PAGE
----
Renewable and emerging technologies bring equal parts opportunity and uncertainty to energy markets.
Fortunately, Wood Mackenzie Power & Renewables analysts are tracking pricing, demand, and the national and local policies that are shaping markets.
What follows is a high-level snapshot of the near-term outlook for solar, wind, energy storage and advanced metering infrastructure (AMI) markets.
The global solar PV market will add over 100 gigawatts of capacity for the first time in 2018 — and there is no looking back.
According to the latest Global Solar Demand Monitor, installations will reach 104 gigawatts this year, representing 6 percent annual growth. After that, annual installations will easily exceed the 100-gigawatt milestone through at least 2022.
The year-over-year growth is due in part to geographic diversification, as the top four markets are anticipated to collectively decline by 7 percent.
Source: GTM Research
Egypt and Brazil will become gigawatt-scale markets for the first time in 2018. This year will also see the re-emergence Spain. Meanwhile, France, which will firmly establish itself as one of Europe’s top three largest markets.
In 2015, the global wind market added 62 gigawatts of new capacity, which has since been followed by years of less impressive additions – 52 gigawatts and 47 gigawatts in 2016 and 2017 respectively. According to the latest Global Wind Market Outlook Update, 2018 will bring back year-over-year growth to the industry, which is expected to add more than 53 gigawatts of new capacity globally. And 2018 will only be the first of several years of consecutive growth as incentive expirations and markets adjusting to new auction mechanisms influence a run-up to 2020, with a more than 30 percent increase in annual capacity additions from 2017 to 2020.
The gradual build to a 2020 peak is also the case for North America in which the US wind power industry avoided complete disaster through tax reform negotiations at the end of 2017. While the new policy is in place, it has impacted project timelines and pushed some capacity into the 2019 to 2020 growth bubble. However, safe harbor wind turbine deals signed at the end of the year 2017, will support build in 2021 too.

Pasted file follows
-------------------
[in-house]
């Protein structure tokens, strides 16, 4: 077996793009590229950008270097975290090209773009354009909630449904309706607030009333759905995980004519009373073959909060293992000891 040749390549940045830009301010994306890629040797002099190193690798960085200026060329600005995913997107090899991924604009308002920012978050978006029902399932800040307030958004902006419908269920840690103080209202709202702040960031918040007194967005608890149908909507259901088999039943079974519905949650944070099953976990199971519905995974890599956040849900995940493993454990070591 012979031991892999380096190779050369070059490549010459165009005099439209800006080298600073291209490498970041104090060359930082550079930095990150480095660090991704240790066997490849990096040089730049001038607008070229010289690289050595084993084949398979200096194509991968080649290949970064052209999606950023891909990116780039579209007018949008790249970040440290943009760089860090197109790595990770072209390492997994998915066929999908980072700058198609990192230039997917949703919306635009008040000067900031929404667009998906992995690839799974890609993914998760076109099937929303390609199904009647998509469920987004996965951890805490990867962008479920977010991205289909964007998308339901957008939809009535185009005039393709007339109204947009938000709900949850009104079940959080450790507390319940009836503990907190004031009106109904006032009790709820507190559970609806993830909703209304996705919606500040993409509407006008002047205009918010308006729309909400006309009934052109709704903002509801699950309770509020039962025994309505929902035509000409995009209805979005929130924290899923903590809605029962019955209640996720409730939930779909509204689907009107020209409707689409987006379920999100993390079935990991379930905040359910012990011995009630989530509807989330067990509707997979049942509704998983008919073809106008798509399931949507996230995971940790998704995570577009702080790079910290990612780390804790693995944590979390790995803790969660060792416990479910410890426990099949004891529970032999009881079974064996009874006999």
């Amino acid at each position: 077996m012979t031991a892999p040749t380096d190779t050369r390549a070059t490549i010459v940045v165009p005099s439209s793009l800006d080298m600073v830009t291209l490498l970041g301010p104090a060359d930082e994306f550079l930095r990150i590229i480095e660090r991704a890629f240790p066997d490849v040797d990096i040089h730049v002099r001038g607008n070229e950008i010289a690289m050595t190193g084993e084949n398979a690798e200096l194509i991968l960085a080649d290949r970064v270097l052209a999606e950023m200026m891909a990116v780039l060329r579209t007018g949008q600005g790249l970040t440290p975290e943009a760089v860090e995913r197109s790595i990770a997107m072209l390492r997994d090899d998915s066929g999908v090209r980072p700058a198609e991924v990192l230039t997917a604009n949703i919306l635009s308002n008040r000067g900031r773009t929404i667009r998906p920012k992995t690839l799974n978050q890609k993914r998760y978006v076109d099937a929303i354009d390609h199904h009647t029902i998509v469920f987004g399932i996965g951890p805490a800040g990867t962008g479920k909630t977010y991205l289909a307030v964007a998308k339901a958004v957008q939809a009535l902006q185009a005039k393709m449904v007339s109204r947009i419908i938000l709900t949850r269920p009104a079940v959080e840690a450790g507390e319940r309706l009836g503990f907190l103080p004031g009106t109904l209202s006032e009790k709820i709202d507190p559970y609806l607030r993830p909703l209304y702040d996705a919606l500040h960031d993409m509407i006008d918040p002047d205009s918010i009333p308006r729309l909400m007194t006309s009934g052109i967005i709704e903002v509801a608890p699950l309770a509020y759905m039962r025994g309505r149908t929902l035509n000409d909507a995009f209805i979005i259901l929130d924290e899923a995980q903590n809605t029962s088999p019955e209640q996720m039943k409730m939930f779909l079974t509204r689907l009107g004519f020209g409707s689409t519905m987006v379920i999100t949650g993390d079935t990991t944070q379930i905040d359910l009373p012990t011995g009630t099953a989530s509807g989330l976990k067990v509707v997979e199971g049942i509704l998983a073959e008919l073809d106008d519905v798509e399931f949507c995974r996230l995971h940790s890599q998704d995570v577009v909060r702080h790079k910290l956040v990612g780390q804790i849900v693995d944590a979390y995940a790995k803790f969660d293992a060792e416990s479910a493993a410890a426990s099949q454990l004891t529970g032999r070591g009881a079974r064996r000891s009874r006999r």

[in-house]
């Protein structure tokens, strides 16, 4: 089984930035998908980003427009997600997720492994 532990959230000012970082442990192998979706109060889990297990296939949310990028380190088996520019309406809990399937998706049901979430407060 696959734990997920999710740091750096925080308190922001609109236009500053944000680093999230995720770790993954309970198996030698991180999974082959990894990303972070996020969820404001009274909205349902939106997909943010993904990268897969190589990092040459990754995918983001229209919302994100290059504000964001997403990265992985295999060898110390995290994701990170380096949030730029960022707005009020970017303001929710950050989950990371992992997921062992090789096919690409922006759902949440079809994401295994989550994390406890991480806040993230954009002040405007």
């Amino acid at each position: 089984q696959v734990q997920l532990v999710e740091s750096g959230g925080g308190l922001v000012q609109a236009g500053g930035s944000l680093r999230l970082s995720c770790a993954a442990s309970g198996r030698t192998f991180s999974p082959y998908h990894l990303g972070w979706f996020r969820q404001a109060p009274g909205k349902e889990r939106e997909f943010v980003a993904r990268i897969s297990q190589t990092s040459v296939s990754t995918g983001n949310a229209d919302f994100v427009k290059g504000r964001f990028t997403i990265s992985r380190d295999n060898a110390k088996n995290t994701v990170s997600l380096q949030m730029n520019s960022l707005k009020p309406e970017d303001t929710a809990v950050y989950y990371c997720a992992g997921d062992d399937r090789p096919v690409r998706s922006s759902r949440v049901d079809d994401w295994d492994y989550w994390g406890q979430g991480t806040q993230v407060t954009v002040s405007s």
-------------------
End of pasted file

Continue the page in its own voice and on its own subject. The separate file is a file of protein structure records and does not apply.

In Europe, characterized by its more diverse markets, things look a little different. Overall, capacity additions in 2018 will drop in the region, triggered by decreases in Northern and Western Europe, but not enough to hinder an almost 7 percent CAGR in 2017-2027. In the short term, growth in the onshore sector is led by a burst of final investment decisions in Sweden for projects scheduled for 2018 to 2020, as developers try to secure green certificates. In the Southern and Eastern parts of Europe, the industry will experience gradual growth until 2021 and 2019 respectively – among several factors are the grid connection of the first Spanish auction projects in 2018.
Energy storage has gone global, but in a lumpy and heterogeneous way.
The U.S. and Australia led the pack in 2017, thanks to several mega-projects coming online, and market drivers that reward storage investment. Germany and Australia thrive in the residential storage segment, which hasn't achieved significant scale in the U.S.
China is just getting started, but could surpass almost everyone in deployments over the next five years.
Most of these markets have barely emerged from their pilot stages and offer very few use cases for storage that can earn a profit. Expect that to change rapidly in the coming years.
Between now and 2020, yearly installations of advanced meters will grow by 16 percent on average. By 2022, global AMI endpoints will hit the 1 billion mark, according to GTM Research forecasting.
China and Japan represent the biggest markets. Europe's share of the market increases through the end of the decade as countries work to meet region-wide targets for smart meters. After Europe's AMI deadline in 2020, the global market slows down a bit.
In the U.S., where more than half the country's households have smart meters, activity will pick back up through 2020 as roughly 10 large utilities execute new meter deployments.
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